The sixth merger wave began in 2003, less than three years following the end of the previous cycle. Merger waves therefore are occurring on a more frequent basis with a much shorter quiet period. This sixth merger wave has been truly global and has seen more focus on strategic fit and attention to post-merger integration issues. It has been heavily influenced by the corporate governance scandals of the early years of the new millennium and the resulting laws and regulations that have been passed –most notably the Sarbanes-Oxley Act in the United States. Success for these deals has been largely driven by three factors, as shown in Figure 1.1, which comes from a presentation that Towers Perrin developed together with Cass Business School.
An additional change in the sixth merger wave has been the rise in activity by financial buyers (hedge funds, private equity funds, and venture capital funds) who therefore do not and cannot have strategic interests as the primary driver. These funds purchase large stakes in companies and then either purchase the remaining part of the company or force a reorganization through the exercise of their shareholder rights. In some cases these shareholder actions have stopped deals from taking place where the funds exerted pressure on management as they felt they could achieve higher returns in other ways, such as the return of cash to shareholders in the form of a special dividend or where the intrinsic growth potential of the company was seen to be [pic]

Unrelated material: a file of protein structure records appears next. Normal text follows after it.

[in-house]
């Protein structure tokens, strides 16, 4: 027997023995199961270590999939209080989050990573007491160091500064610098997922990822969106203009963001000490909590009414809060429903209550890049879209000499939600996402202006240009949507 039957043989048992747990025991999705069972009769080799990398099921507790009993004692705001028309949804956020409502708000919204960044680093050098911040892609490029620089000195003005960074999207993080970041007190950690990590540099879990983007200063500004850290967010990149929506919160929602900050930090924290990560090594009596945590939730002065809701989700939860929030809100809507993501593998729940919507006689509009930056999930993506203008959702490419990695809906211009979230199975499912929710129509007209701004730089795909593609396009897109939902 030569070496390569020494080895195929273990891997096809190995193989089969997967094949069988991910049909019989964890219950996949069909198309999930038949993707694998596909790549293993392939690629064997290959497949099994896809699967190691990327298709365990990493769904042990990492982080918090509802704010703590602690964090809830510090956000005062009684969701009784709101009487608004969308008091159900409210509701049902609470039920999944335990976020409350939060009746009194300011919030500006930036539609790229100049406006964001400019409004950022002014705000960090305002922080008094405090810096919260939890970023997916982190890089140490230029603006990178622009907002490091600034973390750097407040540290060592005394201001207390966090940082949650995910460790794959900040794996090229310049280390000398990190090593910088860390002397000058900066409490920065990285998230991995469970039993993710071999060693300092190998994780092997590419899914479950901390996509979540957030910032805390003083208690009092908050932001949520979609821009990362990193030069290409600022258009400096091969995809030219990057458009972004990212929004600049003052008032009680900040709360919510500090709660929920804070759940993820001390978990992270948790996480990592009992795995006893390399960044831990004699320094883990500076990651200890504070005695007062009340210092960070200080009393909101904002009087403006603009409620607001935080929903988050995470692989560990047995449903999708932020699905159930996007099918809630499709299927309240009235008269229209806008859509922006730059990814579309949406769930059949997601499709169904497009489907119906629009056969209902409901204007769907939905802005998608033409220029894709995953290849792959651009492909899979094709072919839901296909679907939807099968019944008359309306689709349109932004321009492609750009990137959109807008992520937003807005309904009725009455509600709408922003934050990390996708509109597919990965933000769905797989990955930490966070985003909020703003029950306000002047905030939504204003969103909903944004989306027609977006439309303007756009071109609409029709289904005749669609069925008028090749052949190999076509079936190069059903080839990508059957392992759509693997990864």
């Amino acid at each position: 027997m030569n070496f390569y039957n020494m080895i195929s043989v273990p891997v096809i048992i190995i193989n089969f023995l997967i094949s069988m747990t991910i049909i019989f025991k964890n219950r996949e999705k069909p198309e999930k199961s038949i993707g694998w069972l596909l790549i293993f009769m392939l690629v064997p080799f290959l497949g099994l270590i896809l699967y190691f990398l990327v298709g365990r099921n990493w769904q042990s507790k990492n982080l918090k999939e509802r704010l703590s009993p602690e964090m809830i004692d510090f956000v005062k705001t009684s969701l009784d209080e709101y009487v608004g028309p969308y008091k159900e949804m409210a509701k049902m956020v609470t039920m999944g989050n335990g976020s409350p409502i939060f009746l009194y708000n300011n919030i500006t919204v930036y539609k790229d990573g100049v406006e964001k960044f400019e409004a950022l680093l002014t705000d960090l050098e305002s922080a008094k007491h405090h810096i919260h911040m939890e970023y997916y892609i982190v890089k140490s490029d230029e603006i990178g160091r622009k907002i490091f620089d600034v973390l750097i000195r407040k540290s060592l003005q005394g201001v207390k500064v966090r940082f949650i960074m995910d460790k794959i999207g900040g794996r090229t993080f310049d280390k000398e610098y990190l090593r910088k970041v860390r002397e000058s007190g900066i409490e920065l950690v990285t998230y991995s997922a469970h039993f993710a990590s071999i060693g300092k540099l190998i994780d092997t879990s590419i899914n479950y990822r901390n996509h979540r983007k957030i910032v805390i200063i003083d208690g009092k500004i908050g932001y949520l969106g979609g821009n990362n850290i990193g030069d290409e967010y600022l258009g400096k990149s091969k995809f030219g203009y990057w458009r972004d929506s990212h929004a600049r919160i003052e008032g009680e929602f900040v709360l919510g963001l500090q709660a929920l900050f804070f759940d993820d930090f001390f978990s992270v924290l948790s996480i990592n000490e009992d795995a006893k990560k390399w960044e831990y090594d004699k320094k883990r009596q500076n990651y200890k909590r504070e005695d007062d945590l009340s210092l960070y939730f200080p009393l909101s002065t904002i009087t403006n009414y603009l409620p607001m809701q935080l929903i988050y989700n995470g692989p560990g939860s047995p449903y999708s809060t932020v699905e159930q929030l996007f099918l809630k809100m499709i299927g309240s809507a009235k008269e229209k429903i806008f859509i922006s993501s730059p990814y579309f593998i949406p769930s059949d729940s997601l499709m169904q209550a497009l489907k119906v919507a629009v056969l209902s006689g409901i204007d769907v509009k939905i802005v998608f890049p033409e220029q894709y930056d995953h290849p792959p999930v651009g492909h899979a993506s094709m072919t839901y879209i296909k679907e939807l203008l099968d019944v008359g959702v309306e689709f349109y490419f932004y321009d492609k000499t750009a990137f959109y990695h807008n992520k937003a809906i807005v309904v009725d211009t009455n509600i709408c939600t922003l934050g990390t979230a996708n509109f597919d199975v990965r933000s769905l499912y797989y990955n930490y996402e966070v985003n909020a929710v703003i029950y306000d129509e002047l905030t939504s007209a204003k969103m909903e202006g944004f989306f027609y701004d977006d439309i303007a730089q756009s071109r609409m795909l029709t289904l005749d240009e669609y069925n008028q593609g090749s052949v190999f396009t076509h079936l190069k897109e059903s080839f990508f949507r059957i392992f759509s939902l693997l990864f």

Figure – Sixth Merger Wave Success Factors
Unlike previous merger waves, more companies have been successful with their acquisitions than not, although it is not clear whether this trend will continue. As shown in Figure 1.2, our analysis, in consultation with Towers Perrin, of shareholder performance in deals during the 1980s and 1990s was negative when compared to the market, whereas the performance of deals in the recent merger wave is thus far better than the market....
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